What we found and what next?

A120 stripping the site
Mechanical excavator used to remove the topsoil (click on the image for videos with more information)

During the summer of 2019, Cotswold Archaeology, working alongside GRAHAM Construction, begun work on stripping the topsoil within the construction footprint. From the trial trenching work, it was known that centuries of ploughing the fields had churned up the topsoil (and ploughsoil), to a depth of approximately 0.5m. Therefore, these upper horizons were removed easily and quickly with heavy machinery to reveal any remains surviving beneath. Although the work was targeted to four particular areas, where the potential for exposing buried archaeological remains had been predicted from the trial trenches, an archaeologist (video) monitored the topsoil strip along the full length of the scheme, in case previously unknown remains survived.

Site plan
The areas within the construction footprint of the new bypass and flood alleviation work

Immediately following the removal of the topsoil and ploughsoil at the westernmost excavation area, the tell-tale signs of a former farmed landscape were revealed. The remains of in-filled ditches that would once have sub-divided the landscape in to small fields and paddocks criss-crossed the excavation areas. The darker soil filling the ditches was recognisable and distinct from the surrounding natural geology, due to higher levels of organic material and the presence of artefacts indicative of a former settlement lying nearby. The network of ditches, many intercutting each other, demonstrated a continuity of use extending over several hundred years. In some cases the ditches seem to have filled up slowly, before being re-cut and re-used again; in other examples, ditches seem to have been backfilled more quickly and deliberately, with new ditches cut on different alignments, as the landscape was rearranged. From the provisional dating evidence, garnered from the discovered pottery fragments and Carbon-14 dating, the earliest ditches belong to the Middle Iron Age period, around 400 BC. However, it is during the Roman period, between AD50 and AD350 that this landscape was most actively managed and farmed.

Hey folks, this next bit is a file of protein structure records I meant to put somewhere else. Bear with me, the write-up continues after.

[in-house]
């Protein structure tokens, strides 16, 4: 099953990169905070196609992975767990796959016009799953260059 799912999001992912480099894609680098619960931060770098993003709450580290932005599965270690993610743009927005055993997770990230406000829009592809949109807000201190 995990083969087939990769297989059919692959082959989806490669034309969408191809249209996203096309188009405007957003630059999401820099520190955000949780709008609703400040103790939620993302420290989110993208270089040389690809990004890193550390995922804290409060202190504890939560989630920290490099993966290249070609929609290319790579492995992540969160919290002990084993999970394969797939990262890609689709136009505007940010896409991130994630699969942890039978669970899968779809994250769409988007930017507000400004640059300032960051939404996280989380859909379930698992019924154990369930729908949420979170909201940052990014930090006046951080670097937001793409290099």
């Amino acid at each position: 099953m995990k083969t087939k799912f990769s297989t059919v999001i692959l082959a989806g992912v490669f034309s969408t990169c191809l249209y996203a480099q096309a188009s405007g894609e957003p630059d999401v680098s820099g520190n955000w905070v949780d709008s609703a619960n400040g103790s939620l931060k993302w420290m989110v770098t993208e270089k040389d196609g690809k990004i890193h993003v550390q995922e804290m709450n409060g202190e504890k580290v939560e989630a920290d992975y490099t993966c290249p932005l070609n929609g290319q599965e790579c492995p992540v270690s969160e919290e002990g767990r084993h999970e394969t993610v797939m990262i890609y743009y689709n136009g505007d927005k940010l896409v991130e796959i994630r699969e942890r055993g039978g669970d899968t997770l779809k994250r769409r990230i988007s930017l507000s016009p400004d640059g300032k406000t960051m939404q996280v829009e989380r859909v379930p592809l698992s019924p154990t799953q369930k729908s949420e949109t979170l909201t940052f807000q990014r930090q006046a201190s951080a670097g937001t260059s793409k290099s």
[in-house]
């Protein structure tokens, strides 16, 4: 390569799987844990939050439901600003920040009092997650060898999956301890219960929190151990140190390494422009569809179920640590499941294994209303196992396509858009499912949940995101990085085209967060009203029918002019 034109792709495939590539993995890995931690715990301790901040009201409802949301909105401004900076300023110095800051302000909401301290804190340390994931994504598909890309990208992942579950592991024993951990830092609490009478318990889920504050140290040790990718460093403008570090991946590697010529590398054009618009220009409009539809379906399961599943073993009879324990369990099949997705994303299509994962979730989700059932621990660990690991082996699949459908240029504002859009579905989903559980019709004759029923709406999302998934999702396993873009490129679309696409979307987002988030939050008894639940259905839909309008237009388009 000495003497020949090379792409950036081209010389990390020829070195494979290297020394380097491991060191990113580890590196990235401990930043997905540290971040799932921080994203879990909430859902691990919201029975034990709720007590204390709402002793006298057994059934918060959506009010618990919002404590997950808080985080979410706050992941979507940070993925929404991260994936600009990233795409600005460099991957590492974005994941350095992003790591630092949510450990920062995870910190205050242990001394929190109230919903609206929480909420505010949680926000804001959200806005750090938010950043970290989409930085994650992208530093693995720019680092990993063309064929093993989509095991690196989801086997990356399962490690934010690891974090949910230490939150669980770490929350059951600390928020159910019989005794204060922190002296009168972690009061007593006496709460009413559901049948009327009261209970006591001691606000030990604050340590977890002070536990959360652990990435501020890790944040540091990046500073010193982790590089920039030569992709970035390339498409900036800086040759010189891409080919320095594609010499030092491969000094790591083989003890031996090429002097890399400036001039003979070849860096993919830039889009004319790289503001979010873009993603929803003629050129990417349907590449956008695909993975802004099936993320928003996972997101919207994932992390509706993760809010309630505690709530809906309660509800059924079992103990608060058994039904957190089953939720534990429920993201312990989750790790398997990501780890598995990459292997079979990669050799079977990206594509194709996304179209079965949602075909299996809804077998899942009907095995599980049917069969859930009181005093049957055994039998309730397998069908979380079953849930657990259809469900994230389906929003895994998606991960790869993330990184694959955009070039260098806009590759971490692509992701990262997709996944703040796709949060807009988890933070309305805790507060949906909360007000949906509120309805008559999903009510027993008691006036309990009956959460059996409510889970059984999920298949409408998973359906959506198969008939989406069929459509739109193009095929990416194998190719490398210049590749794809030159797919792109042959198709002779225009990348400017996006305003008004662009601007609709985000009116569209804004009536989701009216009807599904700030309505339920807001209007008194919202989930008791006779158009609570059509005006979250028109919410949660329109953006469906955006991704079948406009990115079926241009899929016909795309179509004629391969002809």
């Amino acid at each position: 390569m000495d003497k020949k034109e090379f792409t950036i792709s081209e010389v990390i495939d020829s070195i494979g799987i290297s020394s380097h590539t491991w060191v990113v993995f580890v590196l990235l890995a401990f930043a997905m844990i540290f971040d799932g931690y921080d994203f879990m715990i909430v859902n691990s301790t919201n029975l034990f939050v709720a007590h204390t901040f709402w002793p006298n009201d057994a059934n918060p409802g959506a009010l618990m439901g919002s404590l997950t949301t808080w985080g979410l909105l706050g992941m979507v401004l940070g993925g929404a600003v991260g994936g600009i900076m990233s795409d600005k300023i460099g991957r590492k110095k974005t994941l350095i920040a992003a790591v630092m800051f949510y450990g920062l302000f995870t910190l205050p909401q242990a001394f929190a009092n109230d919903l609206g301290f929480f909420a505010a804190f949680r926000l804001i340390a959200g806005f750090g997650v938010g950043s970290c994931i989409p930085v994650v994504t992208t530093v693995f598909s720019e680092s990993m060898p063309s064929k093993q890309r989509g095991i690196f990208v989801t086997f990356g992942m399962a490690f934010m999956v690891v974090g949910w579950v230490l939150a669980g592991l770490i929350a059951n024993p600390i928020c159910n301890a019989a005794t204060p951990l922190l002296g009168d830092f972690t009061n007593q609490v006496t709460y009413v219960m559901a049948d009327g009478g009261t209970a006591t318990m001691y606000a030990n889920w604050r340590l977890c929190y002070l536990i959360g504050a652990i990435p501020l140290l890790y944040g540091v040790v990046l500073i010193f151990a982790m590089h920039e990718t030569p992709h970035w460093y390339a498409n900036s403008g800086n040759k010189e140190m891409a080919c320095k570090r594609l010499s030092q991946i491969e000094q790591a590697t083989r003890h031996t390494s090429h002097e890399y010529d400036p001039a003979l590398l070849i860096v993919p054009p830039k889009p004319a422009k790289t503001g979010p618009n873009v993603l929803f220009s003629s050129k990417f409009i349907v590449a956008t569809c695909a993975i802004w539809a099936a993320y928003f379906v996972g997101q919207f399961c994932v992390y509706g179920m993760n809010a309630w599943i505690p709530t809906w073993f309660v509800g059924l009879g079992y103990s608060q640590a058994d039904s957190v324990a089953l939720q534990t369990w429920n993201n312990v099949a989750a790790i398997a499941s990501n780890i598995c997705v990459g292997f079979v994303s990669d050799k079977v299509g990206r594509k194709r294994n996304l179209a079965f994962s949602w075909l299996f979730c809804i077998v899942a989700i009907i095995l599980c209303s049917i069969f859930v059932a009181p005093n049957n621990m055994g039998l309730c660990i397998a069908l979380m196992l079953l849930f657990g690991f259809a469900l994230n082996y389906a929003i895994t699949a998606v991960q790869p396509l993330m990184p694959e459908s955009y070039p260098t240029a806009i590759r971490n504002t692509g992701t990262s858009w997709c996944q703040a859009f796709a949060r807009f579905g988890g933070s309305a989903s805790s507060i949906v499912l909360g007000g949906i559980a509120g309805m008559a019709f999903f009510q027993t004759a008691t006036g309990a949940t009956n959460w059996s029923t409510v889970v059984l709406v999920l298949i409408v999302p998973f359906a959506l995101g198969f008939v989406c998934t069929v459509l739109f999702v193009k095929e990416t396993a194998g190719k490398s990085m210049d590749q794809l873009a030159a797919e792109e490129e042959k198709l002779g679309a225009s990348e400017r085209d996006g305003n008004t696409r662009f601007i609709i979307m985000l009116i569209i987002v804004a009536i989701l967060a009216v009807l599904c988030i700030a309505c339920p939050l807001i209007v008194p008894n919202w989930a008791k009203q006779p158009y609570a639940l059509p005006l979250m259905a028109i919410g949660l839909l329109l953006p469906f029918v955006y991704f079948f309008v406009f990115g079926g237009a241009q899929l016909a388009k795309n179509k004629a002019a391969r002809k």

In amongst the system of ditches, more discrete features were discovered comprising in-filled pits and a probable in-filled pond. Again, when excavated, the content of these features all indicate that a settlement would be located close-by. However, it seems that any evidence of late prehistoric or Roman period dwellings lie just beyond the excavation area in this particular location. Therefore, our understanding of the make-up of the settlement would have to be pieced together by evidence from other discoveries.

One of the most intriguing and potentially informative discoveries in the western excavation area was that of the corn dryer. When first unearthed the rectangular feature of compact chalky material presented an interesting conundrum, as it didn’t seem to take the characteristics of any readily recognisable archaeological find. However, as is always the case, a little patience and a few days of excavations allowed its form to be realised; the removal of the collapse and rubble allowing the layout of the exterior and interior dividing walls to be revealed. Lying near the edge of small stream valley, all that survived of the structure were the foundations and elements that would have lain below the ground surface. But this is still enough to identify it as a corn or crop dryer.